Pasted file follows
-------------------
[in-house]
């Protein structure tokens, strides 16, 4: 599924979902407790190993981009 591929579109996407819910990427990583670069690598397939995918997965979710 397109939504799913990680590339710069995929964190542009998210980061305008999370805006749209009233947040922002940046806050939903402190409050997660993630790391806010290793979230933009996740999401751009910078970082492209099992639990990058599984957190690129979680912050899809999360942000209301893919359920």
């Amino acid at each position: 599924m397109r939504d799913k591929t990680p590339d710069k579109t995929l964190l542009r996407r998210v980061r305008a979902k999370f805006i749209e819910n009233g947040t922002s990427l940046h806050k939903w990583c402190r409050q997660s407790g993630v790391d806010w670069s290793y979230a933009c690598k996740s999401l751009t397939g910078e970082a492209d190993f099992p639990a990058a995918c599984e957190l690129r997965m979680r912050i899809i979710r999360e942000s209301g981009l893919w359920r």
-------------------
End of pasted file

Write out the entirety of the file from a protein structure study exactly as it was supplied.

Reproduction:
[in-house]
């Protein structure tokens, strides 16, 4: 599924979902407790190993981009 591929579109996407819910990427990583670069690598397939995918997965979710 397109939504799913990680590339710069995929964190542009998210980061305008999370805006749209009233947040922002940046806050939903402190409050997660993630790391806010290793979230933009996740999401751009910078970082492209099992639990990058599984957190690129979680912050899809999360942000209301893919359920």
């Amino acid at each position: 599924m397109r939504d799913k591929t990680p590339d710069k579109t995929l964190l542009r996407r998210v980061r305008a979902k999370f805006i749209e819910n009233g947040t922002s990427l940046h806050k939903w990583c402190r409050q997660s407790g993630v790391d806010w670069s290793y979230a933009c690598k996740s999401l751009t397939g910078e970082a492209d190993f099992p639990a990058a995918c599984e957190l690129r997965m979680r912050i899809i979710r999360e942000s209301g981009l893919w359920r």